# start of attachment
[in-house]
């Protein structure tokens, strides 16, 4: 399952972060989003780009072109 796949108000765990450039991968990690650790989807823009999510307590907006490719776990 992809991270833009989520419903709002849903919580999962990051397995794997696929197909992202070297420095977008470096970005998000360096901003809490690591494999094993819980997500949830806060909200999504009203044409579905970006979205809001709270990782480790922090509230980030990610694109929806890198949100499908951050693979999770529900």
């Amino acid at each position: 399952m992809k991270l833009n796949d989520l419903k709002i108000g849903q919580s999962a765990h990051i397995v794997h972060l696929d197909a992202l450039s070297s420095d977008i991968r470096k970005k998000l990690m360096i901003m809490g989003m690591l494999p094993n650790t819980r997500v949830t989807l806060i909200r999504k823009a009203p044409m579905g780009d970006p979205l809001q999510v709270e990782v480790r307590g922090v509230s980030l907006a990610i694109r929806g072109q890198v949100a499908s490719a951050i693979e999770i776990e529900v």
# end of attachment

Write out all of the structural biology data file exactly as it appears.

[in-house]
């Protein structure tokens, strides 16, 4: 399952972060989003780009072109 796949108000765990450039991968990690650790989807823009999510307590907006490719776990 992809991270833009989520419903709002849903919580999962990051397995794997696929197909992202070297420095977008470096970005998000360096901003809490690591494999094993819980997500949830806060909200999504009203044409579905970006979205809001709270990782480790922090509230980030990610694109929806890198949100499908951050693979999770529900």
């Amino acid at each position: 399952m992809k991270l833009n796949d989520l419903k709002i108000g849903q919580s999962a765990h990051i397995v794997h972060l696929d197909a992202l450039s070297s420095d977008i991968r470096k970005k998000l990690m360096i901003m809490g989003m690591l494999p094993n650790t819980r997500v949830t989807l806060i909200r999504k823009a009203p044409m579905g780009d970006p979205l809001q999510v709270e990782v480790r307590g922090v509230s980030l907006a990610i694109r929806g072109q890198v949100a499908s490719a951050i693979e999770i776990e529900v």